LAUSD's Deasy, union spar over teacher evaluation measures

A high-profile teacher evaluation agreement was but days old Friday when Los Angeles Unified Superintendent John Deasy and the district’s teachers union expressed sharp disagreement over a contentious provision.

United Teachers Los Angeles accused Deasy of breaking a binding agreement by requiring that “data-driven” measures of student achievement be given a “weight limited to 30 percent” of a teacher’s final evaluation. Deasy referred to the figure in guidelines he issued to principals on how to conduct evaluations. In a statement, he said that classroom observations and other similar factors “will remain the primary and controlling factors.”

Deasy “is free to express his opinions, but any attempt to require principals to assign a specific weight to student test data in a teacher’s evaluation is a violation of the protections in an agreement between UTLA and the District,” UTLA responded in a statement.

The dispute came three days after LAUSD’s school board ratified the evaluation agreement that the district and UTLA reached in November. Under a court-ordered deadline, both sides agreed to include measures of student academic progress, including the use of state standardized test scores. UTLA members ratified the agreement last month.

That agreement did not mention specific percentages for the components of an evaluation. It said that scores on California Standards Tests and other non-state test measures, including district assessments and samples of students’ work, “are to be considered an important but clearly limited part of the overall performance evaluation process.” They are not to be considered the “sole, primary or controlling factors” in a final evaluation.

A maximum 30 percent weight for gauging student performance would appear a reasonable reading of the agreement, but UTLA argues that’s for principals, working with teachers, to determine on a site-by-site basis, not for Deasy to dictate. Deasy, in his memo, was asserting the authority to set a uniform standard for administrators.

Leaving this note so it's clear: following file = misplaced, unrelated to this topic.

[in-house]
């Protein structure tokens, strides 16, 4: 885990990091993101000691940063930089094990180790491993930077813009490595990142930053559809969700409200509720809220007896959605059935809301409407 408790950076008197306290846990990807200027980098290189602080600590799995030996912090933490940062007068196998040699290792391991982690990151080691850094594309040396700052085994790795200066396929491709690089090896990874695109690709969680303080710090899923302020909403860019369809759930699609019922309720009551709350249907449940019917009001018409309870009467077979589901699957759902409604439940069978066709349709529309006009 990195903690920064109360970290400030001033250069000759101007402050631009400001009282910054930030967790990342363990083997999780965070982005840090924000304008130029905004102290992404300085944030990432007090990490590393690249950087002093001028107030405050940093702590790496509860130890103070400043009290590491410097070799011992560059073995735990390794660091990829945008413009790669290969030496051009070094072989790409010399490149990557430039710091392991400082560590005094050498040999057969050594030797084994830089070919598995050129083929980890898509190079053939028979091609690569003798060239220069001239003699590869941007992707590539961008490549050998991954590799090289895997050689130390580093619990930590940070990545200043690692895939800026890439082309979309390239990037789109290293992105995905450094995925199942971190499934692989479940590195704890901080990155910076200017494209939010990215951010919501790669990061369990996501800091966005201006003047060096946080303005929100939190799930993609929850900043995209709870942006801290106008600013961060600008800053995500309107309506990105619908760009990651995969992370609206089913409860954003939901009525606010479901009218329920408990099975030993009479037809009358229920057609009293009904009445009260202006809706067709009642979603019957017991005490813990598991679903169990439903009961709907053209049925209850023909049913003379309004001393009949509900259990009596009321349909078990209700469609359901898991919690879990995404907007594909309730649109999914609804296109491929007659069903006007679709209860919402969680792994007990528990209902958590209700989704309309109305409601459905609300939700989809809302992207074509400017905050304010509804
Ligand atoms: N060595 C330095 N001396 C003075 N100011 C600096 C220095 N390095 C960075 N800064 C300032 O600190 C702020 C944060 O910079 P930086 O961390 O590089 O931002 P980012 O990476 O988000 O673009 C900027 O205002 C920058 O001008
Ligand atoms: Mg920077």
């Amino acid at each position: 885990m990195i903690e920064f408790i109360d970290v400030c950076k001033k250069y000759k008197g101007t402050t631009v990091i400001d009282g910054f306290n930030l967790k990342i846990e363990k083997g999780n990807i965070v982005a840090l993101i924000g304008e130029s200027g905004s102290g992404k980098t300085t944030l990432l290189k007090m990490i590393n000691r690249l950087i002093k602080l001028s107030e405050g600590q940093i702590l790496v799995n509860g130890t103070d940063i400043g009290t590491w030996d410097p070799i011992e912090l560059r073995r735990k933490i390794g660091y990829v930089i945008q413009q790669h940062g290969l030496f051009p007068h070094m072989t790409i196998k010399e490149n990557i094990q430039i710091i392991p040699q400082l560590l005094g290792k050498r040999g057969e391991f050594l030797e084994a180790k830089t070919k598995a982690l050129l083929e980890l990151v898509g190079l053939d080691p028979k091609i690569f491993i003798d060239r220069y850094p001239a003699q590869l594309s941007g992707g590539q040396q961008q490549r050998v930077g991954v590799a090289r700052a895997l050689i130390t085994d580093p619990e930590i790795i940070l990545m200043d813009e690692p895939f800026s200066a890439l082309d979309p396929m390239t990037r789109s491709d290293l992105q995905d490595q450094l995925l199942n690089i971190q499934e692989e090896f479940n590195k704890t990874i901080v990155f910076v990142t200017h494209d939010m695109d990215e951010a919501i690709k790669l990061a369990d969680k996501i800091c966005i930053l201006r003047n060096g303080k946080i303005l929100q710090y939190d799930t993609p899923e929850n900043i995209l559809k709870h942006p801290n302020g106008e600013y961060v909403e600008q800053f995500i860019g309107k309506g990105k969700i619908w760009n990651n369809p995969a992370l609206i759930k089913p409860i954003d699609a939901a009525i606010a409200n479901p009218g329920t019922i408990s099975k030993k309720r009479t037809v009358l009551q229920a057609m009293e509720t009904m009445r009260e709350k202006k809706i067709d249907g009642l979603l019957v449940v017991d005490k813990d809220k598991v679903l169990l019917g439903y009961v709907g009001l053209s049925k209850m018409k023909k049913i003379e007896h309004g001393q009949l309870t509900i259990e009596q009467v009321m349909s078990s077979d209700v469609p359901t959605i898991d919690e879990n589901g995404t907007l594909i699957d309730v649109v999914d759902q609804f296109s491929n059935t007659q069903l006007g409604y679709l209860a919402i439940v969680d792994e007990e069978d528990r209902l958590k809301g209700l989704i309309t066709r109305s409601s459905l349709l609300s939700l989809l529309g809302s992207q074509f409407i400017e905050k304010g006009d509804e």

Deasy had called for using a district-developed, value-added method of interpreting a teacher’s impact on students’ test scores, taking into account a student’s family income and ethnicity. It’s called Academic Growth over Time, and the UTLA succeeded in keeping it out of the agreement on individual teachers’ evaluations.

Some UTLA members wanted standardized tests scores excluded altogether, but the union had no choice. A Los Angeles Superior Court judge ruled last fall that current state law on teacher evaluations, known as the Stull Act, requires that students’ state standardized test results be used in evaluating teachers. Judge James Chalfant left it to UTLA and the district to negotiate details.

What happens next may be determined in the school board elections on March 5, with candidates supporting Deasy and those backed by UTLA competing for three open seats. A handful of wealthy donors, led by New York Mayor Michael Bloomberg’s $1 million contribution, have given more than $2.5 million to pro-Deasy candidates.

Meanwhile, the Sacramento-based non-profit that brought the suit dealing with the Stull Act issued a cautious statement on Deasy’s guidelines to principals. “The  key question is whether or not the actual progress of pupils toward grade level expectations is included as part of the job performance evaluation.  If indeed it is, it’s a historic day for LAUSD,” wrote Bill Lucia, CEO of EdVoice. EdVoice has reserved the right to return to court if the agreement falters.

Deasy said in his statement that all principals will be trained in using a multi-measure evaluation system by the start of 2013-14. “I look forward to working with the teachers’ union and principals in successfully implementing this system.”

Filed under: Evaluations, State Education Policy, Teaching, Testing and Accountability

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9 Responses to “LAUSD's Deasy, union spar over teacher evaluation measures”

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  1. Eugene on Mar 25, 2013 at 11:10 am03/25/2013 11:10 am

    • 000

    Deasy has been running roughshod over policies and agreements he finds bothersome for 20 years. His is a personal quest for aggrandizement and his claims to be focused on the students is specious at best. His reputation as a union busting, teacher bashing, megalomaniac has followed him from the outset.

  2. CarolineSF on Feb 24, 2013 at 12:43 pm02/24/2013 12:43 pm

    • 000

    (That is — “OK, teachers, since we know that your students’ test scores are not a sound or valid way to evaluate your effectiveness, we’ll only base 30 percent of your evaluation on them.” Make sense?)

  3. CarolineSF on Feb 24, 2013 at 12:40 pm02/24/2013 12:40 pm